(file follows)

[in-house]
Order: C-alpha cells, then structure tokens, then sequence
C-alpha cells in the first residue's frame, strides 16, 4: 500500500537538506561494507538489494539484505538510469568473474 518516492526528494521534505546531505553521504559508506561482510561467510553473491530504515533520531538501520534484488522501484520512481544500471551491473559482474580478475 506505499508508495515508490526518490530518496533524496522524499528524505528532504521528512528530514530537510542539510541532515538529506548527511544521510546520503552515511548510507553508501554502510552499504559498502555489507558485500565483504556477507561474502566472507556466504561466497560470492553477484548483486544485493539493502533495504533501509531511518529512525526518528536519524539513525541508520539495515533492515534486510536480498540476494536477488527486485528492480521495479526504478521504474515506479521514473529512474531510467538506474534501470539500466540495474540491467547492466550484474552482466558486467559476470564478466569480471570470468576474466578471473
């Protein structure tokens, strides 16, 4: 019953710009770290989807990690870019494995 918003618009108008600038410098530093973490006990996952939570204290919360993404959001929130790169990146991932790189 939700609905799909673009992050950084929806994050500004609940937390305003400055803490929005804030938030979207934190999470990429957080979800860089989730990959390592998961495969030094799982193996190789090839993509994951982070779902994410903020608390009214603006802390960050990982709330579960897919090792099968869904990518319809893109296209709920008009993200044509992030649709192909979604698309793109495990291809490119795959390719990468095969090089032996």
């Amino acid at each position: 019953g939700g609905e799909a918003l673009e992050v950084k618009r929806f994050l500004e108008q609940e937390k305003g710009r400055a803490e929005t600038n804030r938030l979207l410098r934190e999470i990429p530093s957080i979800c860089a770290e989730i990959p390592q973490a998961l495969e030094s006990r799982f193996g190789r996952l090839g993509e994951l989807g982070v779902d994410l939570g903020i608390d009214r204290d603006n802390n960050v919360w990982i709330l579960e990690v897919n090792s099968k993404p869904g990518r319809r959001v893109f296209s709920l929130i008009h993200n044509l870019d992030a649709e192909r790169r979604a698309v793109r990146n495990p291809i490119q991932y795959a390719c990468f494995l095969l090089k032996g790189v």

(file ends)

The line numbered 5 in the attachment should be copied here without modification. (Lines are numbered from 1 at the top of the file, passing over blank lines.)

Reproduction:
């Amino acid at each position: 019953g939700g609905e799909a918003l673009e992050v950084k618009r929806f994050l500004e108008q609940e937390k305003g710009r400055a803490e929005t600038n804030r938030l979207l410098r934190e999470i990429p530093s957080i979800c860089a770290e989730i990959p390592q973490a998961l495969e030094s006990r799982f193996g190789r996952l090839g993509e994951l989807g982070v779902d994410l939570g903020i608390d009214r204290d603006n802390n960050v919360w990982i709330l579960e990690v897919n090792s099968k993404p869904g990518r319809r959001v893109f296209s709920l929130i008009h993200n044509l870019d992030a649709e192909r790169r979604a698309v793109r990146n495990p291809i490119q991932y795959a390719c990468f494995l095969l090089k032996g790189v």